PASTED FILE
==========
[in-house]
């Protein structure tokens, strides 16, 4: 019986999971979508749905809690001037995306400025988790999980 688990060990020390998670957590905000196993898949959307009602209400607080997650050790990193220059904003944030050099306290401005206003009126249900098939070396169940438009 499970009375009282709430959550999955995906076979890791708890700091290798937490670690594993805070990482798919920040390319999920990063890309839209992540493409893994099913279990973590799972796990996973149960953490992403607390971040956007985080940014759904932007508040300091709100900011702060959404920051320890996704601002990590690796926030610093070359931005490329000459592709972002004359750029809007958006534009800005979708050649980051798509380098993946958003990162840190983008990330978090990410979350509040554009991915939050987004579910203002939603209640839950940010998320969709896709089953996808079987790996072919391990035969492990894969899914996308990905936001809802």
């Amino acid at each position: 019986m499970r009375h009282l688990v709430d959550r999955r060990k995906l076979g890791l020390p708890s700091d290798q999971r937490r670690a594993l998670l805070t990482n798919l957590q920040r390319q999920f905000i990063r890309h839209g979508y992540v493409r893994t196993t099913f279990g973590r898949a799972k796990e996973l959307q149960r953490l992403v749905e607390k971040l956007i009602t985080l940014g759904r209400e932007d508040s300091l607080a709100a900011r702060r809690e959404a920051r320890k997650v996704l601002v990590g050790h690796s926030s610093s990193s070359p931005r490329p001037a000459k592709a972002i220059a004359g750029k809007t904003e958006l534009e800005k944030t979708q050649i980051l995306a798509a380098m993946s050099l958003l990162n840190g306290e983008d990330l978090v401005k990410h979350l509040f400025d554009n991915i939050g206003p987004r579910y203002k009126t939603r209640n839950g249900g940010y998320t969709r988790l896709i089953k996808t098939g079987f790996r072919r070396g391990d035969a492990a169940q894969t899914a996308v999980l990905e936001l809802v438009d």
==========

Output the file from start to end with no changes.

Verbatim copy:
[in-house]
């Protein structure tokens, strides 16, 4: 019986999971979508749905809690001037995306400025988790999980 688990060990020390998670957590905000196993898949959307009602209400607080997650050790990193220059904003944030050099306290401005206003009126249900098939070396169940438009 499970009375009282709430959550999955995906076979890791708890700091290798937490670690594993805070990482798919920040390319999920990063890309839209992540493409893994099913279990973590799972796990996973149960953490992403607390971040956007985080940014759904932007508040300091709100900011702060959404920051320890996704601002990590690796926030610093070359931005490329000459592709972002004359750029809007958006534009800005979708050649980051798509380098993946958003990162840190983008990330978090990410979350509040554009991915939050987004579910203002939603209640839950940010998320969709896709089953996808079987790996072919391990035969492990894969899914996308990905936001809802």
């Amino acid at each position: 019986m499970r009375h009282l688990v709430d959550r999955r060990k995906l076979g890791l020390p708890s700091d290798q999971r937490r670690a594993l998670l805070t990482n798919l957590q920040r390319q999920f905000i990063r890309h839209g979508y992540v493409r893994t196993t099913f279990g973590r898949a799972k796990e996973l959307q149960r953490l992403v749905e607390k971040l956007i009602t985080l940014g759904r209400e932007d508040s300091l607080a709100a900011r702060r809690e959404a920051r320890k997650v996704l601002v990590g050790h690796s926030s610093s990193s070359p931005r490329p001037a000459k592709a972002i220059a004359g750029k809007t904003e958006l534009e800005k944030t979708q050649i980051l995306a798509a380098m993946s050099l958003l990162n840190g306290e983008d990330l978090v401005k990410h979350l509040f400025d554009n991915i939050g206003p987004r579910y203002k009126t939603r209640n839950g249900g940010y998320t969709r988790l896709i089953k996808t098939g079987f790996r072919r070396g391990d035969a492990a169940q894969t899914a996308v999980l990905e936001l809802v438009d």